arboreta, and botanic gardens catalog their plants. I wanted to write
inventory management and design software, plant identification and
selection software, etc. But to do that, I needed money.

I started taking on Web clients and would pretty much do 'anything moral'
for a buck. We hosted La Leche League, another ISP's Web pages, some
mailing lists, and then a bunch of nursery Web sites. I was ecstatic
when we got Heronswood as a client.

The goal was to do the work for the nurseries, then funnel the cash back
into Mallorn to fund my projects. Unfortunately, each client had a
diverse set of needs and required a substantial amount of my time. I
found myself paying for more bandwidth and installing more software as
they became more and more needy, eventually to the point where I had
no time of my own left. Or rather, when I did have time I didn't WANT
to spend it innovating for hort.net -- I wanted to be away from the
computer. Having a full-time job in the computer industry didn't help
things either.

This continued pretty much until present day. I always balanced just
the right number of clients with our network costs, but could never
make more money because it took too much time. We would just break

hort.net was created when I realized this might happen. I thought that
maybe I could provide an online resource for people, and if it was
getting paid for by Mallorn's funds and we were breaking even, great!
I even started envisioning a shift towards Web-based services, making
hort.net a great community for horticulturists everywhere.

But again, bandwidth, time, and money were issues. Our network was too
slow to allow file sharing and other features that I wanted. I couldn't
increase the bandwidth because it cost too much (we were paying as much as
$800/month for connectivity at one point) and I couldn't work more to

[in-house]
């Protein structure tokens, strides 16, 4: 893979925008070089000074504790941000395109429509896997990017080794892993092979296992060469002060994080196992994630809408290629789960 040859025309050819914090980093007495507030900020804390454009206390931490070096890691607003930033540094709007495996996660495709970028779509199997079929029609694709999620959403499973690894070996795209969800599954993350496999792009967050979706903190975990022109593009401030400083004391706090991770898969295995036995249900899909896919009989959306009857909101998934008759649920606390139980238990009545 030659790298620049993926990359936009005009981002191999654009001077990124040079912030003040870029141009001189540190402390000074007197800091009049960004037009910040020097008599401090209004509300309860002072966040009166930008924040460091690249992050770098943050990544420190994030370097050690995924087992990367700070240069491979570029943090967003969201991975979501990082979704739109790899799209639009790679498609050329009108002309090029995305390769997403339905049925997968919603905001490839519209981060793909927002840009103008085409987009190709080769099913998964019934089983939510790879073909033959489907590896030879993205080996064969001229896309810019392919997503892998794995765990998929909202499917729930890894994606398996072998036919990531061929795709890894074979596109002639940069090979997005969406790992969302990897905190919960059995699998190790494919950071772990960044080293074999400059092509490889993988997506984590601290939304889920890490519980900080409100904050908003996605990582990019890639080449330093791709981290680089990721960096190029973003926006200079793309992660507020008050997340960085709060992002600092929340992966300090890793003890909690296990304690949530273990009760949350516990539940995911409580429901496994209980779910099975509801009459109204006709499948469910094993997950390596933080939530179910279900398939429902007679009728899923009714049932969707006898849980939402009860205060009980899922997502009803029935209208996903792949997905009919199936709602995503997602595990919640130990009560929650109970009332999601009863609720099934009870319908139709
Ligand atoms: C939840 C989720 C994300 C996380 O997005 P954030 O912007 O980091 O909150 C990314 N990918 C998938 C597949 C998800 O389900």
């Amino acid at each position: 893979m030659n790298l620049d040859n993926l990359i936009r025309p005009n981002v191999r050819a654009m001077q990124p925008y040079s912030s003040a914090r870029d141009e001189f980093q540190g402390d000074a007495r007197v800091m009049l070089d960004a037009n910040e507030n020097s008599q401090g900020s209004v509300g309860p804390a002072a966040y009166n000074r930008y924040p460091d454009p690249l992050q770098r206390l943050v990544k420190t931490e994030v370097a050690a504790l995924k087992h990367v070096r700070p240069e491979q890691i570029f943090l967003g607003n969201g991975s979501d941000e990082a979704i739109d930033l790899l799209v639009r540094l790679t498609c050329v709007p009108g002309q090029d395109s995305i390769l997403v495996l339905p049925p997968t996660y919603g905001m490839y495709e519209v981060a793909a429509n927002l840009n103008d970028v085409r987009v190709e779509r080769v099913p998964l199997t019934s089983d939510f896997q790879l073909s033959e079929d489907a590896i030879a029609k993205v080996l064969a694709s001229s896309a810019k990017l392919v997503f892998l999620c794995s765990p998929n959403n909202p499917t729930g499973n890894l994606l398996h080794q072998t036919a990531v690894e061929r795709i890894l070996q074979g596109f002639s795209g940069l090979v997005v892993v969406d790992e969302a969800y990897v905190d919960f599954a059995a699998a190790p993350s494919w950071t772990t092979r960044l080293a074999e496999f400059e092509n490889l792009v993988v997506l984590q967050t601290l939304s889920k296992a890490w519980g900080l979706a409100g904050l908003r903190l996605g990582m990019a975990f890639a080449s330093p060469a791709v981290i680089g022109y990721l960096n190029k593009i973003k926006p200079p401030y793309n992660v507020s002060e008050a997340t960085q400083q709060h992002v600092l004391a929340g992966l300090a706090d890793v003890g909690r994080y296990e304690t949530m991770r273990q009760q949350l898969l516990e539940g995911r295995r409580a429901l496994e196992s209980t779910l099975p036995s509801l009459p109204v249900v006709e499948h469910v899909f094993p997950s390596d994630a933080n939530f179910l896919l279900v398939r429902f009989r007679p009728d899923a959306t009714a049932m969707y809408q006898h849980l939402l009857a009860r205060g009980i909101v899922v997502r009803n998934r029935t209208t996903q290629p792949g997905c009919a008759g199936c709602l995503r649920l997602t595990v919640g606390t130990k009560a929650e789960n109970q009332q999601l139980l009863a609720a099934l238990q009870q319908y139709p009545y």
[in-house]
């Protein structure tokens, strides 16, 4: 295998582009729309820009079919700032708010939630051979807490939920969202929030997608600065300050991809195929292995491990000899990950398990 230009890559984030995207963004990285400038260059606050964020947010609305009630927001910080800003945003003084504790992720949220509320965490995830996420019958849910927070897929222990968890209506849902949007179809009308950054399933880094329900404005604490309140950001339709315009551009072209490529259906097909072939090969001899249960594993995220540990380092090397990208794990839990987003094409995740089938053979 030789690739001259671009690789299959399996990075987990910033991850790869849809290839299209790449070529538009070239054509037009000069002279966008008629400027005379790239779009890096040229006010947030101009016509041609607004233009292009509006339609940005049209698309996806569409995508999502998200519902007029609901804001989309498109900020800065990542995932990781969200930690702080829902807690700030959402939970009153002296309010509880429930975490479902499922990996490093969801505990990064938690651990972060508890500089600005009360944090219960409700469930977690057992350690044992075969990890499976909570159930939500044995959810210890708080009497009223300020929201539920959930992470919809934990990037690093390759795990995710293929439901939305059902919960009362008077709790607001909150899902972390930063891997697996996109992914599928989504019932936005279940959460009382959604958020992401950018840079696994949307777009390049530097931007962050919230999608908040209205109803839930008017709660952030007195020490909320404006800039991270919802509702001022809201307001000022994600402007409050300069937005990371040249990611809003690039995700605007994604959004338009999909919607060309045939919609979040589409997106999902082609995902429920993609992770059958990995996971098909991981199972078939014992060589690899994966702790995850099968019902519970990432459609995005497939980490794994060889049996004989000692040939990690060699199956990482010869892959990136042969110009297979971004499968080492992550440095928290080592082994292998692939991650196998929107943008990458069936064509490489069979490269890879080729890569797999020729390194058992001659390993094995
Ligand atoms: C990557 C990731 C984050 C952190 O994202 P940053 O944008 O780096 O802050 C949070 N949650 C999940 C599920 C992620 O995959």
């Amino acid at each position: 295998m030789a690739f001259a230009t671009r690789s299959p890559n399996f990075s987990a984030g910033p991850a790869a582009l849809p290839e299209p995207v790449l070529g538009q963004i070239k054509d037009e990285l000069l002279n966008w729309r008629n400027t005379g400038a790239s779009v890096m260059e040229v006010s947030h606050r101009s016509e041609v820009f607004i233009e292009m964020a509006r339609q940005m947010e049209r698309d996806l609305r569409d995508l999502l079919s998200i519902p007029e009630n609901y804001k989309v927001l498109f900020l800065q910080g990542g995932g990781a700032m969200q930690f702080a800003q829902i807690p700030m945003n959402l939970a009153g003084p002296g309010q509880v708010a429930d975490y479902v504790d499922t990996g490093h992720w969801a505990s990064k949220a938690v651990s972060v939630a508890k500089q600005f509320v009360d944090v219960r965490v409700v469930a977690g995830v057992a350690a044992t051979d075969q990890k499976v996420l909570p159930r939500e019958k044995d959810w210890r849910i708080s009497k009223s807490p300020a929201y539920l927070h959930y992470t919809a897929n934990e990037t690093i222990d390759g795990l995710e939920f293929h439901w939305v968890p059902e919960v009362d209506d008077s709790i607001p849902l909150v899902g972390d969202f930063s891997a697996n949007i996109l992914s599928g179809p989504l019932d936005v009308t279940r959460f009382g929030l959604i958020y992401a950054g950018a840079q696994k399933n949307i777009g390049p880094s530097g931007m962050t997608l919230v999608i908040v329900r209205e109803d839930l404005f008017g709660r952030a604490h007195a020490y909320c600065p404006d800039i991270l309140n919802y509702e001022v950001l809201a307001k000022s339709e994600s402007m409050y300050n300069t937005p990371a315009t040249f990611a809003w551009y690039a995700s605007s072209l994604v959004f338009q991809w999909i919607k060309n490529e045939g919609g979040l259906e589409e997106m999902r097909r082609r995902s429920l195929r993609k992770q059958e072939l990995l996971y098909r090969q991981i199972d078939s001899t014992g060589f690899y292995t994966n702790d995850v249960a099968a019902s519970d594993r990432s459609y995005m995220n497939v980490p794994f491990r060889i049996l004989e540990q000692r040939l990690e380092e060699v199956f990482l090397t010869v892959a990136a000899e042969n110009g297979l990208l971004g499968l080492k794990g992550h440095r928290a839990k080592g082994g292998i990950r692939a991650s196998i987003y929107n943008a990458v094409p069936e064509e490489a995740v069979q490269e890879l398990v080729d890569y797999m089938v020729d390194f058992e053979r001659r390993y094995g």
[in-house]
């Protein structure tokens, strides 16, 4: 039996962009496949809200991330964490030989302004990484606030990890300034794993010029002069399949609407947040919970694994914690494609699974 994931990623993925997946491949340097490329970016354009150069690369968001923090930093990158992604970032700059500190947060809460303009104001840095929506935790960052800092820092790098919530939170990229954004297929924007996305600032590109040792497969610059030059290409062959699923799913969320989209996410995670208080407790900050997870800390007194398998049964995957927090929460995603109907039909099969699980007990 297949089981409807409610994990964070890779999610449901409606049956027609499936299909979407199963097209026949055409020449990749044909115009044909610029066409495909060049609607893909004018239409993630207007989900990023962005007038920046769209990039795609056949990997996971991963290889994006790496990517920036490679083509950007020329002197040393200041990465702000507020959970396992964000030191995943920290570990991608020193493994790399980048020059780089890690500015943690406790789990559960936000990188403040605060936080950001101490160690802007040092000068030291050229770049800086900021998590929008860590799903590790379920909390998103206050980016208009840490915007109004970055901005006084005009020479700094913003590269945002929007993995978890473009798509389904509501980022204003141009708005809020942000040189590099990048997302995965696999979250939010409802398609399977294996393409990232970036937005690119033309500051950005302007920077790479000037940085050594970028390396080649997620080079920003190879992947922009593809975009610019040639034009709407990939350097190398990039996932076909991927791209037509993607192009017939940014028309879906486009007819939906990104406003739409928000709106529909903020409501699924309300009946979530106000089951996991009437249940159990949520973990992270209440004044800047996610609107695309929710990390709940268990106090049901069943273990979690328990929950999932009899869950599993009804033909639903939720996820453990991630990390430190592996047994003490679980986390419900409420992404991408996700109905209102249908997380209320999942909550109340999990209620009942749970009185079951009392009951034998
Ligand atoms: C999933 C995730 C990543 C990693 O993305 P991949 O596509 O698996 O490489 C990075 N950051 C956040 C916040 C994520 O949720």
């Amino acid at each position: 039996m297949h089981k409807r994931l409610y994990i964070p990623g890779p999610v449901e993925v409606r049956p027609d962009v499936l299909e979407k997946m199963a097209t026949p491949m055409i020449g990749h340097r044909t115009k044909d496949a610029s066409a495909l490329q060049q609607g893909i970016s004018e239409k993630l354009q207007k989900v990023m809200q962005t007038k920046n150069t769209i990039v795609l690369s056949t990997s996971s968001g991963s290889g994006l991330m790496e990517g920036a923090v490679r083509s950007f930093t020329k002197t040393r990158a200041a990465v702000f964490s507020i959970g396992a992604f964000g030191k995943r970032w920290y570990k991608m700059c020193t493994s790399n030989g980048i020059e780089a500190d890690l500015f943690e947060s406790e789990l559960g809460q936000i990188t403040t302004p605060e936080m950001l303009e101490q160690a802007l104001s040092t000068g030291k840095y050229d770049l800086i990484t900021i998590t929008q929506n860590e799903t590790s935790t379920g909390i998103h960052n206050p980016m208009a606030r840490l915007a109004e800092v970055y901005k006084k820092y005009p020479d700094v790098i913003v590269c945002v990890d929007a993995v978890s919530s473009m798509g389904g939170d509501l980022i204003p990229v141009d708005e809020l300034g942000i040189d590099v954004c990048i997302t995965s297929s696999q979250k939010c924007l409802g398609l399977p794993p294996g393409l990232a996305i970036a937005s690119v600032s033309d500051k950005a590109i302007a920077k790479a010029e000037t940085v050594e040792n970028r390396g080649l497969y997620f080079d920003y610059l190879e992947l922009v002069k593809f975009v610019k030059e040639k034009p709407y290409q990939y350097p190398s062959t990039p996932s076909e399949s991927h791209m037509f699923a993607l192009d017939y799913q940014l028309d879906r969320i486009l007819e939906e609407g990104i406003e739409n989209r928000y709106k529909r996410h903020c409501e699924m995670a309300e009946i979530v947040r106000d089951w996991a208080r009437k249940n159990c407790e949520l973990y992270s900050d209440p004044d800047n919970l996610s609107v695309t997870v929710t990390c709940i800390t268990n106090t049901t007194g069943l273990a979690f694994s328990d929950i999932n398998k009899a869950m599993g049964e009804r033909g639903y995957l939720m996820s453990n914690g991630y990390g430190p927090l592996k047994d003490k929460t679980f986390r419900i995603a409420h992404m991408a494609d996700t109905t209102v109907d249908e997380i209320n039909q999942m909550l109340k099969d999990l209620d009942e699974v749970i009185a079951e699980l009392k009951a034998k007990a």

cover it because I didn't have the time. We were always hovering right
on the threshold and I secretly wished that something would happen where
Mallorn could shut down.


My wishes came true. :) When Burpee outsourced Heronswood's Web site
to India, Mallorn's finances took quite a blow. I lost even more interest
in the site because we were losing money, and subsequently other clients
left. I was embroiled in a political struggle within an organization that
we hosted Web space for and found that taking up even more time, but it
became clear that they would soon be leaving when they fired their Web
development team.

At that point I decided that Mallorn had to go away. I don't want to
kill hort.net, so I thought that hosting it on a server somewhere else
might be a valid solution. It would only cost us $200/month instead of
the $600/month that we're paying. With this in mind, I started contacting
more needy clients and telling them that we couldn't support their
sites any more.


The differences to hort.net *shouldn't* be noticeable at first. The site
should keep running as expected, maybe even faster than before.
My hope is that I'll have time to start adding features and innovating
again since I won't spend my time doing work for clients. The Web site
should be paid for by site-wide advertising, and some extra consulting
work on the side should pad the coffers in case advertising hits a lull.
Even the bandwidth will be greater, so we'll be able to add all of those
features we've always dreamed of.

The only sad part for me is that the original vision for Mallorn Computing
is dead. I don't see any way to develop the level of software for the
industry that I've wanted to without giving up my day job. Maybe hort.net
will take off and become profitable enough for me to pick up the reins
again, but I'm doubtful. For now, I'll have to content myself with Web
work and a community of great online personalities. :)

And maybe, just maybe, this change will reduce some of the stressors in
my life so that I can be a happier person.